In the 1880's Mürger's vie de bôhème was transplanted into artists' colonies in Fontainebleau, Normandy and Brittany. With the publication of Blanche Willis Howard's romantic fiction Guenn, in 1884 - the story of a love affair between a peasant girl and a young American painter - Concarneau became the destination of choice. The pretty fishing port had welcomed artists since the sixties, but now its hotels were full.
A few years later, subtle changes occurred in the work of British and American painters active in Brittany. Where formerly the mantra of Bastien-Lepage had swept the artists' colonies, now the styles were more diverse. Three years after Bastien-Lepage's death, those who, following the eighth and final Impressionist Exhibition, had begun to experiment with Divisionism, were painting along-side those who still sketched en plein air with broad square paintbrushes. Yet others were developing new theories, and Gaugin's Cloisonisme would emerge from Pont Aven the following year.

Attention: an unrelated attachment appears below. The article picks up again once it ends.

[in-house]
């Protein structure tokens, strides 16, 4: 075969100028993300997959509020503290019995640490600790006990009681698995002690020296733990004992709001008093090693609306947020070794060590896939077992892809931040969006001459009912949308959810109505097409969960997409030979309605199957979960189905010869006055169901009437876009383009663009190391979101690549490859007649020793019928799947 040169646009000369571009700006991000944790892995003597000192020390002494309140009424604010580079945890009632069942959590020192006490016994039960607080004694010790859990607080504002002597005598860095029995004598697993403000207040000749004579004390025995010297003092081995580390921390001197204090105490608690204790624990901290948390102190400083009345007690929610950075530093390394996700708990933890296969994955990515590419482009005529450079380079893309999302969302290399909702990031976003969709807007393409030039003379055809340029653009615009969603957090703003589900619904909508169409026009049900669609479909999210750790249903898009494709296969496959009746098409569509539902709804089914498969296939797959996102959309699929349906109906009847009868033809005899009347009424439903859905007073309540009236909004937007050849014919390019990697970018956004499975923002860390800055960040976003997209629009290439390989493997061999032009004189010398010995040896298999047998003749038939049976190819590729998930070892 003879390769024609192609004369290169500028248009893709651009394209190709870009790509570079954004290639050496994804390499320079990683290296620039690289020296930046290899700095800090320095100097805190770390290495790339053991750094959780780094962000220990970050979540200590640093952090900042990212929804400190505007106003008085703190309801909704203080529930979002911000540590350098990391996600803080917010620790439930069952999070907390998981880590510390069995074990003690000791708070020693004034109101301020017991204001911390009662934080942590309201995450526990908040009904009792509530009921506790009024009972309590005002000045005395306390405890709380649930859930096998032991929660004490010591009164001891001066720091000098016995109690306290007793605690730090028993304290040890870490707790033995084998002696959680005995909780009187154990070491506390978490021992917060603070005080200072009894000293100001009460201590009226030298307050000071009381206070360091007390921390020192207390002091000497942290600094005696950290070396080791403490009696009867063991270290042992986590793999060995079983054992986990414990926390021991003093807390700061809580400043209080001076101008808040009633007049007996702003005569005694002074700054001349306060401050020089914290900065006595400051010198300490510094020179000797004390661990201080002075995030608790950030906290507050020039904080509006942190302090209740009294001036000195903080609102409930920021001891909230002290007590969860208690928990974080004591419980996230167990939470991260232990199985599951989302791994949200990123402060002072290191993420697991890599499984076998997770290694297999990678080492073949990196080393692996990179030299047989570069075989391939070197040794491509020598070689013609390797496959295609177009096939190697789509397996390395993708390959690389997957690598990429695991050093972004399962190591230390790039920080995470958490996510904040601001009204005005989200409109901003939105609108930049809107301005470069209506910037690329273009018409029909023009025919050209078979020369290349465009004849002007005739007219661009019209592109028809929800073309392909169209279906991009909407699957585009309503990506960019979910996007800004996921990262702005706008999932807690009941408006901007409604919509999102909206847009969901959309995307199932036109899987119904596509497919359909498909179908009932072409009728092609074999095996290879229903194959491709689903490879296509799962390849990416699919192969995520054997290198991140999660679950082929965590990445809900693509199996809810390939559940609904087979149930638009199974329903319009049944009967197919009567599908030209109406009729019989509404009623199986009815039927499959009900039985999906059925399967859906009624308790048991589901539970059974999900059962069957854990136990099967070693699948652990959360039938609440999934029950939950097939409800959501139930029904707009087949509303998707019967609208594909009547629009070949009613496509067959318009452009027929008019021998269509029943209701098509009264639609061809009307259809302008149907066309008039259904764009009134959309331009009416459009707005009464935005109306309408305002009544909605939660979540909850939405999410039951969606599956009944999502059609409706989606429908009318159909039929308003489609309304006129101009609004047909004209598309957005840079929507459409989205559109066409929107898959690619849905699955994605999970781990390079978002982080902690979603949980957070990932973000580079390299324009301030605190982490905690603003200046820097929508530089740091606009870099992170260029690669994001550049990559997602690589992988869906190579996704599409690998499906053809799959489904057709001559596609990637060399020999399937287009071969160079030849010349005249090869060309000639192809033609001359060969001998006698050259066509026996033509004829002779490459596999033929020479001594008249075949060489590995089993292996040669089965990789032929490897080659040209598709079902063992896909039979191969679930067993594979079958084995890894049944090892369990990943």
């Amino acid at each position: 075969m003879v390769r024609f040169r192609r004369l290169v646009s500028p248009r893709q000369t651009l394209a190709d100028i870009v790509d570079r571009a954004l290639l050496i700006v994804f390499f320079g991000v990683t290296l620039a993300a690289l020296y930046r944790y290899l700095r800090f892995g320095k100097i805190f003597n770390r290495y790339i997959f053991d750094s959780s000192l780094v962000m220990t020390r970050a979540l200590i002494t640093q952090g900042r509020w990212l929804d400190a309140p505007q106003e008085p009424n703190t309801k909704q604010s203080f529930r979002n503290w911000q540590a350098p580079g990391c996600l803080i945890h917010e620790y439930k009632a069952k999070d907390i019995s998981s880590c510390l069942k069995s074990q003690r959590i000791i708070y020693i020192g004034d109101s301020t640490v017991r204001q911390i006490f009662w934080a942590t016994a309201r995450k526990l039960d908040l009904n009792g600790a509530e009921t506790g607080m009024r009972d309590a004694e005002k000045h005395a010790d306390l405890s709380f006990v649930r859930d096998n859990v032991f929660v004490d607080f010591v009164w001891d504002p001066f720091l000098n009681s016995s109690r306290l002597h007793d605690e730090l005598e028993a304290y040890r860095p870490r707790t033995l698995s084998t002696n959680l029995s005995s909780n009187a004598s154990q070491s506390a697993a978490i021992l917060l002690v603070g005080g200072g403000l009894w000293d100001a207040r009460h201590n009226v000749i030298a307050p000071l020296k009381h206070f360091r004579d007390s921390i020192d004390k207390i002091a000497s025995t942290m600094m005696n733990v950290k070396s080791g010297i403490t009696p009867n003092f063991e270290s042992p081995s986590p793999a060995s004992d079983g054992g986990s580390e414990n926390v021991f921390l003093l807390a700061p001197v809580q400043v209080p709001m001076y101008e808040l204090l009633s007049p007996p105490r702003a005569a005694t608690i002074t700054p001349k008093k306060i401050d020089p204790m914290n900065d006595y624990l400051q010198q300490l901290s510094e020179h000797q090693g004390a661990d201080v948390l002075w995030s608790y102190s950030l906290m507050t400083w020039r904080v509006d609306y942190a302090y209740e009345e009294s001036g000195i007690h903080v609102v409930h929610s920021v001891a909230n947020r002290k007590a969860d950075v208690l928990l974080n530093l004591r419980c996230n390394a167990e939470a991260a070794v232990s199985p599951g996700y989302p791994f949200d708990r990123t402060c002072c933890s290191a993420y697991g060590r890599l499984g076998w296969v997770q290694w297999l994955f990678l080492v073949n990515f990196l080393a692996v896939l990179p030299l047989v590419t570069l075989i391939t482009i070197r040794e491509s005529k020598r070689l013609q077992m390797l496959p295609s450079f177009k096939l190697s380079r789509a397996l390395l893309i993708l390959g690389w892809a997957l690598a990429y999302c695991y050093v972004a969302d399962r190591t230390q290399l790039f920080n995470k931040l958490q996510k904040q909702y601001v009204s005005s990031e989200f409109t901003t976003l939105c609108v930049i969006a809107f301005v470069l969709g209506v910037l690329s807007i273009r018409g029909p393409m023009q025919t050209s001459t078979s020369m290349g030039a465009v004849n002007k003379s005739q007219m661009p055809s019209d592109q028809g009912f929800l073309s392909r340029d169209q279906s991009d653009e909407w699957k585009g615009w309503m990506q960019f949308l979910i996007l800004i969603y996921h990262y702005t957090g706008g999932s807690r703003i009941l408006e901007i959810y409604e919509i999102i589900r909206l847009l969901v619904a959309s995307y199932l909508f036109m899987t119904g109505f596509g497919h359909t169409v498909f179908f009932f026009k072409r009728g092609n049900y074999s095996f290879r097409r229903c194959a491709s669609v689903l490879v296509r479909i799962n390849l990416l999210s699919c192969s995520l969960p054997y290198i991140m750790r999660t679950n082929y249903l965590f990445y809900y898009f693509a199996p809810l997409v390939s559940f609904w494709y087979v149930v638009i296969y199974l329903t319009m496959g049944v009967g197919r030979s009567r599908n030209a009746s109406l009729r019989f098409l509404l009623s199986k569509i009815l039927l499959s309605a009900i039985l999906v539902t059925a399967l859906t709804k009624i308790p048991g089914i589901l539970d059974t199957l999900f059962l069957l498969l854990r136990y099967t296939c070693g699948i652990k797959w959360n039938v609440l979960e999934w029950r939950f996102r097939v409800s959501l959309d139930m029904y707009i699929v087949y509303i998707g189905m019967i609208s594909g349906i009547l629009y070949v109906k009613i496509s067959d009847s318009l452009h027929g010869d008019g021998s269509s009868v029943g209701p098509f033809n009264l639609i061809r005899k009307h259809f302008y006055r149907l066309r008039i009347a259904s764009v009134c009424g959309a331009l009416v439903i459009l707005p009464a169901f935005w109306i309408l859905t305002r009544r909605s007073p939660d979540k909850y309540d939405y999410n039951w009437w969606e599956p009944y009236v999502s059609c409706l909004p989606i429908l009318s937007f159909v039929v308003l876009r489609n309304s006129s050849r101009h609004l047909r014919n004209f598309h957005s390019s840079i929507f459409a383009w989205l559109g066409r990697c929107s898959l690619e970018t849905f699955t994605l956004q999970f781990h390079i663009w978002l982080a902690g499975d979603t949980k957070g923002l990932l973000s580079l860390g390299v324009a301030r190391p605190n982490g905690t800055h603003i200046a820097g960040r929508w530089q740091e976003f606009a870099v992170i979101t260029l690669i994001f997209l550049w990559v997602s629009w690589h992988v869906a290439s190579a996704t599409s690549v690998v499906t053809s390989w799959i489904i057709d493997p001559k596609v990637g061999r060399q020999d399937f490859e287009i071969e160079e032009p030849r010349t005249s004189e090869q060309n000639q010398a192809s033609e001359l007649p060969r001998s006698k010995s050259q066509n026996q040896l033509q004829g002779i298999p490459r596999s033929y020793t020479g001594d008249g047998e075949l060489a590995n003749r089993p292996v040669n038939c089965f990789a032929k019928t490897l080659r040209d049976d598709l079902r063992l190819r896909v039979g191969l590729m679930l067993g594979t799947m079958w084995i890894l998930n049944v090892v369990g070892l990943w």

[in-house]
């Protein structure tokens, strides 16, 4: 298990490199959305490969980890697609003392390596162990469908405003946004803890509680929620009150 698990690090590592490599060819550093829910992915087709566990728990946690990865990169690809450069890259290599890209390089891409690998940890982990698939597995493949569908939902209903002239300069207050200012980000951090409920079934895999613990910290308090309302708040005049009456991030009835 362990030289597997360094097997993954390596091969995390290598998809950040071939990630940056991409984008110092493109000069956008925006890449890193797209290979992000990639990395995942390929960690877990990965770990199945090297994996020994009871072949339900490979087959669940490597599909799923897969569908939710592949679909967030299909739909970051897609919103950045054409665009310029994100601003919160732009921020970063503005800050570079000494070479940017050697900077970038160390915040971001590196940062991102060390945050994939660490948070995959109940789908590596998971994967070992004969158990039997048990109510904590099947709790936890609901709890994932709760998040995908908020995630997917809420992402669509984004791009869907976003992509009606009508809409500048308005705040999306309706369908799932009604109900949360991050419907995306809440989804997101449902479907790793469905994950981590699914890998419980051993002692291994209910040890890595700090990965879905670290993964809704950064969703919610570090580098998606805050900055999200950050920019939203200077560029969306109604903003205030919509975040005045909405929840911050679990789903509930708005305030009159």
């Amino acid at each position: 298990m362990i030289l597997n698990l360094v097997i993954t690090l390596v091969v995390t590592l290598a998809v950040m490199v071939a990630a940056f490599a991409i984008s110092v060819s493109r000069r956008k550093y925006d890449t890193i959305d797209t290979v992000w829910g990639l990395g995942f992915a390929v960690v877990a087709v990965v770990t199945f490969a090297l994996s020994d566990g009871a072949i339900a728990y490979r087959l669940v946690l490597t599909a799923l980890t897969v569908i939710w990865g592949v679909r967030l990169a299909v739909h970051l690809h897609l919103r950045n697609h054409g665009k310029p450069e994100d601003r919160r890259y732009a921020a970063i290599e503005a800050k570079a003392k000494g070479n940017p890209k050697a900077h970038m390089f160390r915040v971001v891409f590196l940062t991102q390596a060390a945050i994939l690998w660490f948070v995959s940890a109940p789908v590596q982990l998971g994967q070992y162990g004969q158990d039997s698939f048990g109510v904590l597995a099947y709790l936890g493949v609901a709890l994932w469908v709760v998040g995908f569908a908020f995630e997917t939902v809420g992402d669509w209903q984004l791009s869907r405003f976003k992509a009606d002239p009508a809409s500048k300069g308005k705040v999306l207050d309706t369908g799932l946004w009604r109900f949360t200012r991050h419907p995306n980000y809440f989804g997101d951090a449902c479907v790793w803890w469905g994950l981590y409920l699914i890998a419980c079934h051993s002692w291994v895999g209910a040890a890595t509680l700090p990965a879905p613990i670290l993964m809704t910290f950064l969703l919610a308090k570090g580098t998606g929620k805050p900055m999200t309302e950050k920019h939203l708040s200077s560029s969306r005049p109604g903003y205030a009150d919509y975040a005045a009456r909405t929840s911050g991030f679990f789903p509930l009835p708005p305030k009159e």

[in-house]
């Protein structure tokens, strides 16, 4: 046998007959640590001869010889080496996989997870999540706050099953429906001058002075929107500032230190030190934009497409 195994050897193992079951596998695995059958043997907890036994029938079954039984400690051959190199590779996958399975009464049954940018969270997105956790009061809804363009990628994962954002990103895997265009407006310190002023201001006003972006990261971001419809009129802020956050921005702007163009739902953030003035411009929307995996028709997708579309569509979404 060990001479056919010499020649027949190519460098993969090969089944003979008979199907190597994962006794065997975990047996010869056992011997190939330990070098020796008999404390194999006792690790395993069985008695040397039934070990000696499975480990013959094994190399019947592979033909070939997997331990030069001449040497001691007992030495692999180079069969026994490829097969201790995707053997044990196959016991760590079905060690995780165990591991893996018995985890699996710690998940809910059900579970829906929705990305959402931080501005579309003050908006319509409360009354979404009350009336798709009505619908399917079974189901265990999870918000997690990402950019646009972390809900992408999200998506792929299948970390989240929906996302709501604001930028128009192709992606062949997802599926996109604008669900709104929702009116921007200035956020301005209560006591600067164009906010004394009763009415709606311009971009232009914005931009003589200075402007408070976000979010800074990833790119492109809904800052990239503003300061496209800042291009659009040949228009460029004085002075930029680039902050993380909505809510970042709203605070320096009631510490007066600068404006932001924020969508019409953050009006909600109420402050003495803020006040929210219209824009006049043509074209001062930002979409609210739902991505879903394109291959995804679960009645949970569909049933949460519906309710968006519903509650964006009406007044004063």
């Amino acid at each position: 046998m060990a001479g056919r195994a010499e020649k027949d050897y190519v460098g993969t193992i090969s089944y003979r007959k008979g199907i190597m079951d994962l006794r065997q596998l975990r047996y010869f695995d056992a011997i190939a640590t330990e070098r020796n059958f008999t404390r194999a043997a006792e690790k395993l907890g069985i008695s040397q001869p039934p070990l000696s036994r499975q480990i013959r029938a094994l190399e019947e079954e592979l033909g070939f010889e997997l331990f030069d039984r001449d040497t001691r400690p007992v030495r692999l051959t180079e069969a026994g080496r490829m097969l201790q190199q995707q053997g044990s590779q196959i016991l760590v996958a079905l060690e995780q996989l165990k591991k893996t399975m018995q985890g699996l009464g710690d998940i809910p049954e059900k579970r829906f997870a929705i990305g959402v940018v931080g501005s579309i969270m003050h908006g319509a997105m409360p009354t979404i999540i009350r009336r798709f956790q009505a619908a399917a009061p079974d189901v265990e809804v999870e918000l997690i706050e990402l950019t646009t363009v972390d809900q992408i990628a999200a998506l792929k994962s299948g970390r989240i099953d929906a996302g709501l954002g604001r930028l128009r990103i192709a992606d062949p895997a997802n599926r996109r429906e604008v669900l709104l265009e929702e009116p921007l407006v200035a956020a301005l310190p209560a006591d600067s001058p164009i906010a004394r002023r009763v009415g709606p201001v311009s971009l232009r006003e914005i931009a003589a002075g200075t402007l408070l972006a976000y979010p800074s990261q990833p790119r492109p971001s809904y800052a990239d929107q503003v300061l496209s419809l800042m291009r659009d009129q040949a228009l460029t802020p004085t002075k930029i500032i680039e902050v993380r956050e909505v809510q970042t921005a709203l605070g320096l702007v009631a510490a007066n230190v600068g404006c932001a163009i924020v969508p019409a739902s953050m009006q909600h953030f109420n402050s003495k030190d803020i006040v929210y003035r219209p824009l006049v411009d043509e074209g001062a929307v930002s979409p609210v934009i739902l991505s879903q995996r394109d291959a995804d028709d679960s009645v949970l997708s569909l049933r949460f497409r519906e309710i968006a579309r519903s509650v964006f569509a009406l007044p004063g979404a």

We can therefore account for the look of Samuel G Enderby's Breton Girl, by noting the lack of surface detail of a Bastien-Lepage; we also note the absence of the rigorous square brush handling of Stanhope Forbes and Henry La Thangue. Enderby, in reducing his palette to a few simple tones, is aware of Whistlerian aestheticism and has looked to the second generation realist, Alphonse Legros, as a mentor. Throughout the 1870's Legros, while teaching at South Kensington and the Slade School, returned regularly to the coastal villages of northern France for inspiration, producing numerous paintings, drawings and etchings of boulonnaises (fig 1). Frequently shown in the act of almsgiving, or at prayer, these women, the stoic wives of local fishermen, have that austere beauty found in Enderby's Breton Girl.